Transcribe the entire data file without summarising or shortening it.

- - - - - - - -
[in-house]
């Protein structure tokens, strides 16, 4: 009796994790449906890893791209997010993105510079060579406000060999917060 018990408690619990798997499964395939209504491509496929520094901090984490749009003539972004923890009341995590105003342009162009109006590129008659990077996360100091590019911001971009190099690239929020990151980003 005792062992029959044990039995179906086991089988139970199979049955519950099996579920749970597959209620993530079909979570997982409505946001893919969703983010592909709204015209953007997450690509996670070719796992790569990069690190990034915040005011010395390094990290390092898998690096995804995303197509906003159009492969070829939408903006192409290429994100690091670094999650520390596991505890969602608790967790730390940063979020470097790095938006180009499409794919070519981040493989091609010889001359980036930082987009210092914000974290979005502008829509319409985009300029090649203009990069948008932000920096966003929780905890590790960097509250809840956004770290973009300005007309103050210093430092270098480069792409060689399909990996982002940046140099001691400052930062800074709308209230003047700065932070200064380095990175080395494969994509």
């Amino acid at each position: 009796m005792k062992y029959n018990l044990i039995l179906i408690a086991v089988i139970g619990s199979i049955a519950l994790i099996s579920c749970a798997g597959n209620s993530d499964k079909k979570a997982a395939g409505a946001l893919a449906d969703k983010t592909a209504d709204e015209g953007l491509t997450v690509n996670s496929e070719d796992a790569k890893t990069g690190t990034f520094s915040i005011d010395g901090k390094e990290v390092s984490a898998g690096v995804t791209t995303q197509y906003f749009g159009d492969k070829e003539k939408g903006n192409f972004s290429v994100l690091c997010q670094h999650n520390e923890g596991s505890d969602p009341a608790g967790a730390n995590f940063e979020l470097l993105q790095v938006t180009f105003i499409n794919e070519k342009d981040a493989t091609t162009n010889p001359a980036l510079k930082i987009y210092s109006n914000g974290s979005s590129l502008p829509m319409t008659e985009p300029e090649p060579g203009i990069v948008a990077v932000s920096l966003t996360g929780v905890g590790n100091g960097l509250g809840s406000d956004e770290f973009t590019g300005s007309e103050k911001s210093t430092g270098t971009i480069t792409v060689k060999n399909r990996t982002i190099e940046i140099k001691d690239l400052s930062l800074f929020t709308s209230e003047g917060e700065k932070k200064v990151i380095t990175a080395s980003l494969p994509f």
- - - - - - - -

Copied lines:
[in-house]
């Protein structure tokens, strides 16, 4: 009796994790449906890893791209997010993105510079060579406000060999917060 018990408690619990798997499964395939209504491509496929520094901090984490749009003539972004923890009341995590105003342009162009109006590129008659990077996360100091590019911001971009190099690239929020990151980003 005792062992029959044990039995179906086991089988139970199979049955519950099996579920749970597959209620993530079909979570997982409505946001893919969703983010592909709204015209953007997450690509996670070719796992790569990069690190990034915040005011010395390094990290390092898998690096995804995303197509906003159009492969070829939408903006192409290429994100690091670094999650520390596991505890969602608790967790730390940063979020470097790095938006180009499409794919070519981040493989091609010889001359980036930082987009210092914000974290979005502008829509319409985009300029090649203009990069948008932000920096966003929780905890590790960097509250809840956004770290973009300005007309103050210093430092270098480069792409060689399909990996982002940046140099001691400052930062800074709308209230003047700065932070200064380095990175080395494969994509």
């Amino acid at each position: 009796m005792k062992y029959n018990l044990i039995l179906i408690a086991v089988i139970g619990s199979i049955a519950l994790i099996s579920c749970a798997g597959n209620s993530d499964k079909k979570a997982a395939g409505a946001l893919a449906d969703k983010t592909a209504d709204e015209g953007l491509t997450v690509n996670s496929e070719d796992a790569k890893t990069g690190t990034f520094s915040i005011d010395g901090k390094e990290v390092s984490a898998g690096v995804t791209t995303q197509y906003f749009g159009d492969k070829e003539k939408g903006n192409f972004s290429v994100l690091c997010q670094h999650n520390e923890g596991s505890d969602p009341a608790g967790a730390n995590f940063e979020l470097l993105q790095v938006t180009f105003i499409n794919e070519k342009d981040a493989t091609t162009n010889p001359a980036l510079k930082i987009y210092s109006n914000g974290s979005s590129l502008p829509m319409t008659e985009p300029e090649p060579g203009i990069v948008a990077v932000s920096l966003t996360g929780v905890g590790n100091g960097l509250g809840s406000d956004e770290f973009t590019g300005s007309e103050k911001s210093t430092g270098t971009i480069t792409v060689k060999n399909r990996t982002i190099e940046i140099k001691d690239l400052s930062l800074f929020t709308s209230e003047g917060e700065k932070k200064v990151i380095t990175a080395s980003l494969p994509f």